He had enlisted as a private, he fought as a private, he surrendered as a private, and then he returned to private life to battle for bread. His country was lost, but a dauntless spirit directed him in the evolution to another citizenship. He guided the plow, wielded the axe, and did whatever his hand found to do, with the same unassuming fortitude which marked his career in the army. He inspired courage in the young. He gave life to the weak, and grappled the new order of things with masterly mind. Napoleon said: ‘True heroism consists in being superior to the ills of life in whatever shape they may challenge him to combat.’ The infantryman not only felt as the illustrious warrior when he uttered this sublime sentiment, but he has demonstrated its truth by rising superior to all the evils of disaster, imbuing his associates with that resolute endurance which made him the breakwater of the Confederacy, and has made the bone and sinew of the progress and prosperity of the New South. As his is the glory of the past, so his is the strength of the present. Whenever you find him, whether laboring on your streets, building your ships or tilling your fields, pause and lift your hat, for the Confederate private infantryman is the typical hero of the South. He is entitled to the absolute respect of the grandest in the land. Already many stately granite shafts commemorate our hero leaders, but shall there not be one higher by an hundredfold and a thousand times more beautiful in design than any of these dedicated to the infantry privates of the South? Aye! I wish a shaft of burnished gold could lift its head from Virginia's valley, in which sleep the remains of Lee and Jackson, in memory of the private infantrymen of the Confederacy, emblazoning their glory to coming generations, for their heroism is the grandest type of all the thousand bloody fields which heralded Southern valor. The private infantrymen were lowest in rank, yet highest in their loyalty to the finest sense of honor the human mind can conceive—grandest in humility, greatest in sincerity, purest in purpose; and never can temples of fame enshrine the memory of knightlier souls!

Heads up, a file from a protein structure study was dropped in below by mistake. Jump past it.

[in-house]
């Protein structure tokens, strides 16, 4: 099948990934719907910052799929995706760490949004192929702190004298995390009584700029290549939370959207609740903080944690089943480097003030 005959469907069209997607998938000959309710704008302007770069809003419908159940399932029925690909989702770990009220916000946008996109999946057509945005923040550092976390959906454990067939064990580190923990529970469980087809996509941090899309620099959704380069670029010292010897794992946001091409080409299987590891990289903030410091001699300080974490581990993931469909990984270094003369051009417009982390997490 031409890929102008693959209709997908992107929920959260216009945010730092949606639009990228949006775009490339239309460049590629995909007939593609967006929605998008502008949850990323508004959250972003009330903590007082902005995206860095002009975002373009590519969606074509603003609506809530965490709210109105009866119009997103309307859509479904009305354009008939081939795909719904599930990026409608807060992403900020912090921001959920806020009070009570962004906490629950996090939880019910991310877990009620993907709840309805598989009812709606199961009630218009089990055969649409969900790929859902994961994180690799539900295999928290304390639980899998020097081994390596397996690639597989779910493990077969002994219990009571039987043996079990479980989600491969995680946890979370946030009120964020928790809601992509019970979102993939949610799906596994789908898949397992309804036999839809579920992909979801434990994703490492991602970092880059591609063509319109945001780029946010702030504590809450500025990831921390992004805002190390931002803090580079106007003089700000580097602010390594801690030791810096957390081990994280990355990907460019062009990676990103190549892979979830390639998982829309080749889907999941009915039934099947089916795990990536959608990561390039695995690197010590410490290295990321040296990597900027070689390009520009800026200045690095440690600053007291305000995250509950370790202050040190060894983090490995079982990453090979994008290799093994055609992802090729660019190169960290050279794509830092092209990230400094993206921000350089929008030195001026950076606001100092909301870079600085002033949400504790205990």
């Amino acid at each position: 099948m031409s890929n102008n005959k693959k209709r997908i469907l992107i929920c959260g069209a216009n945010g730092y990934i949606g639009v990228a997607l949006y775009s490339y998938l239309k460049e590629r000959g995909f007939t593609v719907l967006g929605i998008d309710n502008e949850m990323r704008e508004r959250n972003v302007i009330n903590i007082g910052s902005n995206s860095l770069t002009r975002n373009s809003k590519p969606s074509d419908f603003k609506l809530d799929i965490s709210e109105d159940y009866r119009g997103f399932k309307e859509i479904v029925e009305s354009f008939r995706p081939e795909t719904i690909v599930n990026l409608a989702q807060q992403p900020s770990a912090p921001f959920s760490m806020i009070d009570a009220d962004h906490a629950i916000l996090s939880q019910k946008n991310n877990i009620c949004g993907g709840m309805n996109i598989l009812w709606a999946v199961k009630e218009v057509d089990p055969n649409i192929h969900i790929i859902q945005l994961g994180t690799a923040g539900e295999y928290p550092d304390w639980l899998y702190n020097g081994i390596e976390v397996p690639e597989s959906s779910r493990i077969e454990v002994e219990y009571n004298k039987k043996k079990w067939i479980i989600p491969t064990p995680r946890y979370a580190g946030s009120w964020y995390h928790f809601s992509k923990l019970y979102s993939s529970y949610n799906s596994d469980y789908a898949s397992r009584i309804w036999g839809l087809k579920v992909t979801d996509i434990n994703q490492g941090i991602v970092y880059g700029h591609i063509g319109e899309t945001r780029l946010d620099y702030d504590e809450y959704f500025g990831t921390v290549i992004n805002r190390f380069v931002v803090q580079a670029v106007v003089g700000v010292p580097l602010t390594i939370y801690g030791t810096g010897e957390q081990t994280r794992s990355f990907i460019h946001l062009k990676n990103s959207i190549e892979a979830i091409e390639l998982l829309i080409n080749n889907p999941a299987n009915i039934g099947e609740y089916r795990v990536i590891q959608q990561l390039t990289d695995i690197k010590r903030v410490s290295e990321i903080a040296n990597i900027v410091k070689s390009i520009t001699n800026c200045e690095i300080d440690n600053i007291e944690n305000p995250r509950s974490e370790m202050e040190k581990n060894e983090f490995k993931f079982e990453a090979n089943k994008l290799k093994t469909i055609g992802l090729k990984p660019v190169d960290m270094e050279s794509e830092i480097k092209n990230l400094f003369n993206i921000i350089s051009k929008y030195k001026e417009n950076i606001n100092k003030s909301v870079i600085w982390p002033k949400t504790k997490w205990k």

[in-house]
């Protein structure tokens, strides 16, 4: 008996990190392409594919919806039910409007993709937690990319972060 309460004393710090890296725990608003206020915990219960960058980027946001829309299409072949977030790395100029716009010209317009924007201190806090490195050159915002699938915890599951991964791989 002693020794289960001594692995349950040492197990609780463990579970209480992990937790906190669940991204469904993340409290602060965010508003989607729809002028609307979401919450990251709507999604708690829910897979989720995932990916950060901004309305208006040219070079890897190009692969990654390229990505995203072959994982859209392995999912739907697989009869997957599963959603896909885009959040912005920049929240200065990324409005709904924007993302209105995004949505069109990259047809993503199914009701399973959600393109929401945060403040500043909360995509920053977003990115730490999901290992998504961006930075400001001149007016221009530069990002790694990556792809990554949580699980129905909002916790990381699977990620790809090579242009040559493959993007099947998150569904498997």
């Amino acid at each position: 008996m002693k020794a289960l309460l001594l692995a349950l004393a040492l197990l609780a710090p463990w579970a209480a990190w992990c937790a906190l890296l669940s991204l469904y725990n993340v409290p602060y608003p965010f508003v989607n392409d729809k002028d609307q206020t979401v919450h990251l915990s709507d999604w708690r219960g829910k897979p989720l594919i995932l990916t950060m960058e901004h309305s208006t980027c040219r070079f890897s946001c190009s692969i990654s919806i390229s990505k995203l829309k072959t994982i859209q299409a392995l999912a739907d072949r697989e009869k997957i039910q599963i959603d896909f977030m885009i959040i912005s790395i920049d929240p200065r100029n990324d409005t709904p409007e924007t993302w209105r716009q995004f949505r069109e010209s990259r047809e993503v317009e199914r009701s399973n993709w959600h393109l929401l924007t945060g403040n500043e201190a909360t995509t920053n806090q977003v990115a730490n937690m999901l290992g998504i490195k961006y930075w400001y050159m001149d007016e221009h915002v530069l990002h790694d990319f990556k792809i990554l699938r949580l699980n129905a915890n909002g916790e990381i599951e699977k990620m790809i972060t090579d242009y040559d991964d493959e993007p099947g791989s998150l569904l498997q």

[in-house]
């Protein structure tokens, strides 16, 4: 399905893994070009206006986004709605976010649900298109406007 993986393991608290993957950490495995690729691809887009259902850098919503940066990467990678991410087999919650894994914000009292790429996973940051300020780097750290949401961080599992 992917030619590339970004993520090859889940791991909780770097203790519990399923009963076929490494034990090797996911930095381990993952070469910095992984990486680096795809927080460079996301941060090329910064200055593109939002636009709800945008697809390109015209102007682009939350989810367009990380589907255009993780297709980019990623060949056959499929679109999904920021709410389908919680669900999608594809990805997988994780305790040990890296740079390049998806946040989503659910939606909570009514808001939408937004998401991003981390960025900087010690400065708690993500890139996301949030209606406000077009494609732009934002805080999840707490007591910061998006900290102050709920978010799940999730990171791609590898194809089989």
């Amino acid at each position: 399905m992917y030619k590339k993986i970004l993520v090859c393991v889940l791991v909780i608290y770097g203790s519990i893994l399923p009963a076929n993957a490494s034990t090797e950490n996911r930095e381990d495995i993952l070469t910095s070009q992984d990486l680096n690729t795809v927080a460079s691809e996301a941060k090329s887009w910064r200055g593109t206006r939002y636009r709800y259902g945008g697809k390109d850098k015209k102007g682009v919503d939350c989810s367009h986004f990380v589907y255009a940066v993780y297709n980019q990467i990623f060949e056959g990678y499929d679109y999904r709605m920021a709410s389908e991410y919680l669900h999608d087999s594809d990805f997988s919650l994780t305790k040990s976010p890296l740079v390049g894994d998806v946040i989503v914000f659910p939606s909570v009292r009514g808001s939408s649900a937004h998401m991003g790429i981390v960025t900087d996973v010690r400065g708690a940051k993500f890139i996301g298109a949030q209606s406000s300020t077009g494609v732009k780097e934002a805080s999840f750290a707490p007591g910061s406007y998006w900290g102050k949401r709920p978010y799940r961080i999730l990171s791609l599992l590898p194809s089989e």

This text is part of:
Table of Contents:
Reunion of Company D . First regiment Virginia Cavalry , C. S. A.
The question of rank.
The Medical history of the Confederate States Army and Navy
The determination of the number and condition of the surviving Confederate soldiers who were disabled by the wounds and diseases received in the Defence of the rights and Liberties of the Southern States .
Organization of a Medical relief Corps during the reunion of the United Confederate Veterans , at Chattanooga, Tennessee , July 2 , 3 , and 4 , 1890 .
From the valuable Roster of the Louisiana troops mustered into the Provisional Army Confederate States , prepared by Colonel Oscar Aroyo , Secretary of State .
Unveiling of the monument to the Richmond Howitzers
With the Oration of Leigh Robinson , of Washington, D. C.
Exercises at the Theatre .
History of the Home .
Senator Hill 's address.
Unveiling of the statue of General Ambrose Powell Hill at Richmond, Virginia , May 30 , 1892 .
March through the streets.
General Walker 's Oration.
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